5/13/10 – Orix (Home)

May 13th, 2010

Orix Buffaloes 9

Tokyo Yakult Swallows 2

Streak: Lost 2   Last 5: LLWLL

(Meiji Jingu Stadium)

Given the paucity of runs generated by the Swallows offence of late, the main way for the birds to stand a chance of winning games is for their pitching to be watertight. Tonight was not one of those nights.

  1. Fukuchi (LF)
  2. Tanaka (2B)
  3. Aoki (CF)
  4. D’Antona (1B)
  5. Guiel (RF)
  6. Miyamoto (3B)
  7. Fujimoto (SS)
  8. Aikawa (C)
  9. Barnette (P)

Tony Barnette started and got behind early, giving up a run off two hits, with veteran slugger Alex Cabrera batting in the first of what would be 7 RBIs, 1-0 Orix.

Tokyo’s only runs of the game then followed in the 3rd off Buffaloes starter Komatsu. Aaron Guiel reached base due to a Cabrera error at first, and he showed good hustle to reach home via a Miyamoto double for 1-1. Fujimoto then brought home the second run for 2-1 Tokyo. And that was as good as it got.

Two runs off three hits followed in the top of the 3rd, the second of which coming off a bases loaded HBP for 3-2 Orix.

Takada had evidently seen enough of Barnette for the evening and called for Ryo Kawashima from the bullpen. Ryo worked scoreless 4th and 5th innings despite letting two men on each inning. Then it was time for two innings from Masubuchi, whose two walks and two allowed hits in the 6th allowed Orix to move ahead 5-2. Amazingly, those were Masubuchi’s first earned runs of 2010 (in his 13th appearance).

And the Buffalloes added the exclamation point to proceedings in the 8th as Yoshikawa took the mound. A Fujimoto dropped flyball error, two walks, a groundout (with the out made at home) set the table for Alex Cabrera, who hit a grandslam homer that snuck over the fence in right to make it 9-2 Orix. I’d like to detail the spirited Swallows late inning fightback that followed, but if you’re reading this site then you likely know how things go, 9-2 Orix Final.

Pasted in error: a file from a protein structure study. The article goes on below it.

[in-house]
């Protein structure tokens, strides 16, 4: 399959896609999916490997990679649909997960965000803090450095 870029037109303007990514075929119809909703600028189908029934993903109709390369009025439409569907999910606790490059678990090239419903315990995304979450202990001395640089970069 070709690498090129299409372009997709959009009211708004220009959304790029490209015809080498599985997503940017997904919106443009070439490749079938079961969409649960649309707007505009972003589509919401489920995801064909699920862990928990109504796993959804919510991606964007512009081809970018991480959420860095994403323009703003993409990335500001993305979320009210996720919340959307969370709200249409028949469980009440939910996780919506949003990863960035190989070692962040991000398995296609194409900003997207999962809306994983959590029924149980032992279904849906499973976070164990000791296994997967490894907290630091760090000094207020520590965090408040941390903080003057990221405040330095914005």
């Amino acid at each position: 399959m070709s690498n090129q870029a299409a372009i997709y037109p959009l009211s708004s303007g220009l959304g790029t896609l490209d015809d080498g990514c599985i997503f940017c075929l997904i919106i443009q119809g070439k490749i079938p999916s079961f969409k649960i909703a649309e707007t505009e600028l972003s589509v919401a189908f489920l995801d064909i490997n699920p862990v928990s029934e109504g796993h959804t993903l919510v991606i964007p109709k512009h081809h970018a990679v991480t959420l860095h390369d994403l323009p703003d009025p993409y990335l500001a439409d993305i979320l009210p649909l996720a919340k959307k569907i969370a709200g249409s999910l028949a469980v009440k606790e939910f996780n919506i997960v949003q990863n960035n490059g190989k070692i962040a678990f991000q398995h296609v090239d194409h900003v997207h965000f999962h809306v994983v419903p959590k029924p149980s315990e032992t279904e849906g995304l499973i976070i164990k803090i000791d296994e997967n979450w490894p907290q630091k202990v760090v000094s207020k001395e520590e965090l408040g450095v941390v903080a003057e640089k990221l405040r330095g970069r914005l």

Tony Barnette took the loss and his record now stands at 2-3/5.06.

TV coverage of tonight’s game showed several shots of fans leaving Jingu after Cabrera’s homer interspersed with shots of Takada’s blinking mug . I’ve never seen them focus on that before and it’s clear the pressure on Takada is mounting. Though after the front office recently expressed their faith in their man, I wouldn’t hold your breath waiting for a change. One thing is clear though, and that’s that the team are in trouble and it’s difficult to see anything improving anytime soon. Chances are on the whole just not being created with any kind of regularity, and the pitching staff is just not so good that it can restrict the opposition to 2 or 3 runs every evening to keep Tokyo in games. Oh, and did I mention the manager is an imbecile?

TAKADA COUNT: 4. This cannot go on for much longer. Can it? Please tell me it can’t……..

The shambles will likely continue on Saturday as the Softbank Hawks visit Jingu for two games. They must be licking their lips.

About David Watkins

David is a baseball bothering Brummie who spends a fair portion of his life fretting over the Tokyo Swallows and the WORLD'S GREATEST FOOTBALL TEAM, Aston Villa. He completes the quartet of abusive sporting relationships by being a die hard New York Knicks and Mets fan. You can find him on twitter: @yakulto

  • Even Miyamoto is showing signs of how down the mood on the team is. It was evident tonite that confidence and belief in the cause are somewhere near rock-bottom right now. You can see it in most players' body language.

    The non-Japanese sluggers are the scapegoats at the moment, but nobody is performing at the level that they have shown they are capable of. That includes Aoki. That includes Tanaka and Fukuchi. That includes some of our more reliable pitchers.

    And we can blame the players all we want, but it's not that simple. These guys spend the majority of their waking hours together. They're a family. We don't get to see how depressed the atmosphere can be from day to day–during practices and team meetings. This family is dysfunctional right now. That type of negative energy can easily keep people from playing to their potential.

    Things are not working well right now, and they're probably not destined to change drastically. Something big needs to happen–an adjustment needs to be made.

    Takada needs to see the writing on the wall and resign before he is forced to leave. A decent manager could lead this team to second place in the Central. With some exquisite luck, Takada can hope for yet another .500 (give or take five games) season.

    He surely heard the calls for his head when he left the stadium today. Incidentally, this evening was the first time that I have seen Japanese fans give someone the finger. And they were all directed at the manager as he was ushered out of the stadium by a throng of cameras and Jingu personnel.

    Get out now, Mr. Takada. Your meager legacy depends on it.